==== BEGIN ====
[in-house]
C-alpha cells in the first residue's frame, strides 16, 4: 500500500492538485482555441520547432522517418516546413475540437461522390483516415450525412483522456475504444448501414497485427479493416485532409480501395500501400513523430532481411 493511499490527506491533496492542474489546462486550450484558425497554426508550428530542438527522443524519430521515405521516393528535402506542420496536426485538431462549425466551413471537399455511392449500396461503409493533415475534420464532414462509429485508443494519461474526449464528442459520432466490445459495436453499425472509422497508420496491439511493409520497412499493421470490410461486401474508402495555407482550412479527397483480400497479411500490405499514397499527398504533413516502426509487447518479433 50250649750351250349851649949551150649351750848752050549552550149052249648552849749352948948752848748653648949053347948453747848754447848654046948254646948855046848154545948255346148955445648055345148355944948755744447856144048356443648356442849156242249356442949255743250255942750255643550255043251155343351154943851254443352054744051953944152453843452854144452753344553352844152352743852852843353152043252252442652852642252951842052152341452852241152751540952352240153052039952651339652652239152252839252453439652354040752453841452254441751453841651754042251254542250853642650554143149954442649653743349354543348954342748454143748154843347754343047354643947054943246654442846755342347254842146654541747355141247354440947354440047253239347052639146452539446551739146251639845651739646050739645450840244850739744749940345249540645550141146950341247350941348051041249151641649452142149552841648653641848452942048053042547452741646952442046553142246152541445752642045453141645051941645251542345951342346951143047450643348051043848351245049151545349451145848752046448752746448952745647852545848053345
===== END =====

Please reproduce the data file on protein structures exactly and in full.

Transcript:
[in-house]
C-alpha cells in the first residue's frame, strides 16, 4: 500500500492538485482555441520547432522517418516546413475540437461522390483516415450525412483522456475504444448501414497485427479493416485532409480501395500501400513523430532481411 493511499490527506491533496492542474489546462486550450484558425497554426508550428530542438527522443524519430521515405521516393528535402506542420496536426485538431462549425466551413471537399455511392449500396461503409493533415475534420464532414462509429485508443494519461474526449464528442459520432466490445459495436453499425472509422497508420496491439511493409520497412499493421470490410461486401474508402495555407482550412479527397483480400497479411500490405499514397499527398504533413516502426509487447518479433 50250649750351250349851649949551150649351750848752050549552550149052249648552849749352948948752848748653648949053347948453747848754447848654046948254646948855046848154545948255346148955445648055345148355944948755744447856144048356443648356442849156242249356442949255743250255942750255643550255043251155343351154943851254443352054744051953944152453843452854144452753344553352844152352743852852843353152043252252442652852642252951842052152341452852241152751540952352240153052039952651339652652239152252839252453439652354040752453841452254441751453841651754042251254542250853642650554143149954442649653743349354543348954342748454143748154843347754343047354643947054943246654442846755342347254842146654541747355141247354440947354440047253239347052639146452539446551739146251639845651739646050739645450840244850739744749940345249540645550141146950341247350941348051041249151641649452142149552841648653641848452942048053042547452741646952442046553142246152541445752642045453141645051941645251542345951342346951143047450643348051043848351245049151545349451145848752046448752746448952745647852545848053345